This is a great suggestion and it is an approach we considered. We assume that users will continue to require access to the highest-used journals, and if high-use journals were cancelled, users would request material from those cancelled journals through ILL. When more than 5 articles are requested from a single title during a single copyright year (and the copyright year is within the last five years), the Library pays clearance fees to comply with copyright guidelines for ILL.1

If the Library chose to subscribe to journals with less usage instead of the most-used journals, the Library would likely pay higher copyright clearance fees over time. It is more cost-effective to subscribe to the highest-used journal titles and pay relatively lower fees as needed to ILL the less-used journals. For this reason, we determined to go with strictly the most highly-used journals for continued subscription (specifically, journals with high recent use, due to the fact that copyright fees are assessed on articles published in the past five years).

Many journals I consider essential for my discipline are being cancelled. Why?

Many Wiley journals have very high list prices, and some individual journals cost tens of thousands of dollars for an individual subscription. Many of these very high cost journals have relatively low usage, resulting in very high cost per use if individual subscriptions were to be retained. For example, Chemistry - A European Journal has a high list price - an institutional subscription costs $15,844 annually. At CSUSM, this particular journal experienced an average of 24 uses of recently published content each year over the last three years. If this journal were subscribed to individually, the cost per use of recently published articles would be $674 per article. In cases where journals have a very high list price, the Library will save money purchasing copyright clearance fees as needed for articles that are InterLibrary Loaned. Clearance fees are typically $15-$40 per article - in many cases much lower than the cost-per-use at the journal's subscription price.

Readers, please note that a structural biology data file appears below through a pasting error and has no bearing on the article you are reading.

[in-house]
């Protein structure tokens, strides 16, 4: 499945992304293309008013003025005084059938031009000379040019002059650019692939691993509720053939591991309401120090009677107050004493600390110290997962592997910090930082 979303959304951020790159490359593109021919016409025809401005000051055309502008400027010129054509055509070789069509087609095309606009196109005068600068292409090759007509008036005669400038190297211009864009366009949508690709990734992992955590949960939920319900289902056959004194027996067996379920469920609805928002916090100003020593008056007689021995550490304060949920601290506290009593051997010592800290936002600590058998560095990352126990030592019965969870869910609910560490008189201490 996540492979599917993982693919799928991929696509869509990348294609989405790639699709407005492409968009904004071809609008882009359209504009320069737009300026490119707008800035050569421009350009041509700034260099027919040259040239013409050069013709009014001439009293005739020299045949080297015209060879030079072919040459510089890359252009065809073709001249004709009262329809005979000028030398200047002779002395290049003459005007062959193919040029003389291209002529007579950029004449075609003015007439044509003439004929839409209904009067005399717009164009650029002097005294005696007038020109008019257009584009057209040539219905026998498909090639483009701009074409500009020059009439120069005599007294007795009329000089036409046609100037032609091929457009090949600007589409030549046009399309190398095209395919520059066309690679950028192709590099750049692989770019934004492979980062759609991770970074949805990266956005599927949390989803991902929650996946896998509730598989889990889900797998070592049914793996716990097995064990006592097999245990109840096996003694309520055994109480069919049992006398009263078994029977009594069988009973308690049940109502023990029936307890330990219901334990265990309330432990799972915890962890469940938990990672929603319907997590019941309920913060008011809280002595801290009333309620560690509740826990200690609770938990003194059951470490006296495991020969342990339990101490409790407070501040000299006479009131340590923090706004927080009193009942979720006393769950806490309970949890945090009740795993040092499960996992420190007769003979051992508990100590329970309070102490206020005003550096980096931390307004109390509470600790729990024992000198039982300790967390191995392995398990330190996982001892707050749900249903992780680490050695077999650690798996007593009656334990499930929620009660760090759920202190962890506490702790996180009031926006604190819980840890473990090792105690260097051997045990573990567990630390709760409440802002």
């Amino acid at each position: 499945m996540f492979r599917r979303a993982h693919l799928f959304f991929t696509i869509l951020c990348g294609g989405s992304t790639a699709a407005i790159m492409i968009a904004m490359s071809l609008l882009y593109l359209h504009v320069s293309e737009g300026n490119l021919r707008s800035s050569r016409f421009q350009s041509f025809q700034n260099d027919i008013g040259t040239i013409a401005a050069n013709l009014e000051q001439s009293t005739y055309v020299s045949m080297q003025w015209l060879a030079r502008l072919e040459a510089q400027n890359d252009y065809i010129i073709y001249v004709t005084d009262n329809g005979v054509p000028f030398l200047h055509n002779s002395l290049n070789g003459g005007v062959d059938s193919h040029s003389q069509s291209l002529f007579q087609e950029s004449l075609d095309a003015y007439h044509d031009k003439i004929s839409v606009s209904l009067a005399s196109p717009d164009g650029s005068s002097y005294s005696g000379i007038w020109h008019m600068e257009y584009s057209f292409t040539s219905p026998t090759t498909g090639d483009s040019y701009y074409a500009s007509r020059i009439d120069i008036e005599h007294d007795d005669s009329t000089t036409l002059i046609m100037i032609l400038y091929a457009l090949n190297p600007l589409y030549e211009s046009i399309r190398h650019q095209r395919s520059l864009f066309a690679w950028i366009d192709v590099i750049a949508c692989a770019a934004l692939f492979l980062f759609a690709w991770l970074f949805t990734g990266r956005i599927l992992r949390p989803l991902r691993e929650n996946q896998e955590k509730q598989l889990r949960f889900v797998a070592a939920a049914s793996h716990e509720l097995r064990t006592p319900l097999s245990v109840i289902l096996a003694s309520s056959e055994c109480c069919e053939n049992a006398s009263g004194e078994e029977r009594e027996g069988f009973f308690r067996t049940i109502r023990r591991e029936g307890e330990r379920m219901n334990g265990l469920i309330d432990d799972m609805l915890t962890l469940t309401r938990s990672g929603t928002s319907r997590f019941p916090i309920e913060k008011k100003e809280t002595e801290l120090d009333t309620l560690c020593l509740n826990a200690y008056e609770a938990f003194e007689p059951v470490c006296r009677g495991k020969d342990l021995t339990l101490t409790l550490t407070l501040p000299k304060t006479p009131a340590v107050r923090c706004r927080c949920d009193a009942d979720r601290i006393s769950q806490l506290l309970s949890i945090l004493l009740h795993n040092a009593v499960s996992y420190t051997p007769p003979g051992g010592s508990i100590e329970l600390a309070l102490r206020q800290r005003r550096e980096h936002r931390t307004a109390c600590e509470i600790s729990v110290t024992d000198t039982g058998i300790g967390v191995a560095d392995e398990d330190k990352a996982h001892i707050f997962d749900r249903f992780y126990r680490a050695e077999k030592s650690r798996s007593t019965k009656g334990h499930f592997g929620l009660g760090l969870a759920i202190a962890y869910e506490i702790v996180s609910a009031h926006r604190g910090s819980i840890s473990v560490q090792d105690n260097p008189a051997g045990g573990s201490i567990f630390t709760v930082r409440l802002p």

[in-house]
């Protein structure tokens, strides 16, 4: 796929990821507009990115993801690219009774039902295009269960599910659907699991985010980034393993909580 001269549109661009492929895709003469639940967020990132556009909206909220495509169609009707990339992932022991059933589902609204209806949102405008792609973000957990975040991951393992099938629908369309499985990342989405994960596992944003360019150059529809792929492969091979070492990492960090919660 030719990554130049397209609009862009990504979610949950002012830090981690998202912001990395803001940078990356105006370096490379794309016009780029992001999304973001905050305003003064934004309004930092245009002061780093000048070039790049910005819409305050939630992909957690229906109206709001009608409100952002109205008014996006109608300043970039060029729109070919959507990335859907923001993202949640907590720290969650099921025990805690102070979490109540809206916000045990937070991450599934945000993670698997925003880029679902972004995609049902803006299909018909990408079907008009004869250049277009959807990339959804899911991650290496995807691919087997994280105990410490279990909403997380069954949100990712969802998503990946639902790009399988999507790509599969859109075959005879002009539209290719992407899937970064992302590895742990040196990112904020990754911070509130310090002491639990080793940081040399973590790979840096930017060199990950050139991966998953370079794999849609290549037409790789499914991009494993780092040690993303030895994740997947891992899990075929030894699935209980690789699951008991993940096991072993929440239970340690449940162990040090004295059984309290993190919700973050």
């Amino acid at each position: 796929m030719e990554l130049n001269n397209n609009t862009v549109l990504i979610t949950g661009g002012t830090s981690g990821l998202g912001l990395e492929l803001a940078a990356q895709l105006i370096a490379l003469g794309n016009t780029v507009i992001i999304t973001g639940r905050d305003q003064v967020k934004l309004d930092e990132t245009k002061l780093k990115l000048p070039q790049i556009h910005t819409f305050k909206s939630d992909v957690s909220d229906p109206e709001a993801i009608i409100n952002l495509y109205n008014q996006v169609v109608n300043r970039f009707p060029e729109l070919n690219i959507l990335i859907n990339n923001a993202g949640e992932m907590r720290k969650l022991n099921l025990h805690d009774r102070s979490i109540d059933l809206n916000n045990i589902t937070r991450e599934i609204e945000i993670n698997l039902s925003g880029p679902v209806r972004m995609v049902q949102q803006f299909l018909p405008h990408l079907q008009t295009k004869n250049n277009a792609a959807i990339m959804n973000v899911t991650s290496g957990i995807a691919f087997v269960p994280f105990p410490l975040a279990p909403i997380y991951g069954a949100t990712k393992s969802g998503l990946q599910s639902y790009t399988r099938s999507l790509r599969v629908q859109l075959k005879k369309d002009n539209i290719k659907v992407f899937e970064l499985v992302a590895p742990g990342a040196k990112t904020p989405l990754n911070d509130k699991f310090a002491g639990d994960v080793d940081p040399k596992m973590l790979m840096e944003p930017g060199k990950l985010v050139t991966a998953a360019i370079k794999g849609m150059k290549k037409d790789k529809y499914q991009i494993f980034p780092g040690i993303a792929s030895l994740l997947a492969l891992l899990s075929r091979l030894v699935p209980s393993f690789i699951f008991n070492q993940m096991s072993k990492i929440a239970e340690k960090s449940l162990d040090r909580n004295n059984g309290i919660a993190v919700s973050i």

Why are Wiley Journals so expensive - and why are costs increasing so significantly?

Wiley Journals are part of the Research division of John Wiley & Sons, which is a profitable company2 with $1.7 billion in sales annually.3  60% of John Wiley & Sons’ total revenue comes from scholarly publishing, including scholarly journal subscriptions.4 Subscription cost increases and commercial profit margins of scholarly journal publishers like Wiley have been criticized as costs for these journals in many cases appear to be neither consistent across journals nor transparent.5 Costs formerly associated with producing physical copies of journals, including typesetting, printing, and shipping are no longer necessary for digital journal production, and efficiencies in digital publishing should result in production costs becoming increasingly marginal.6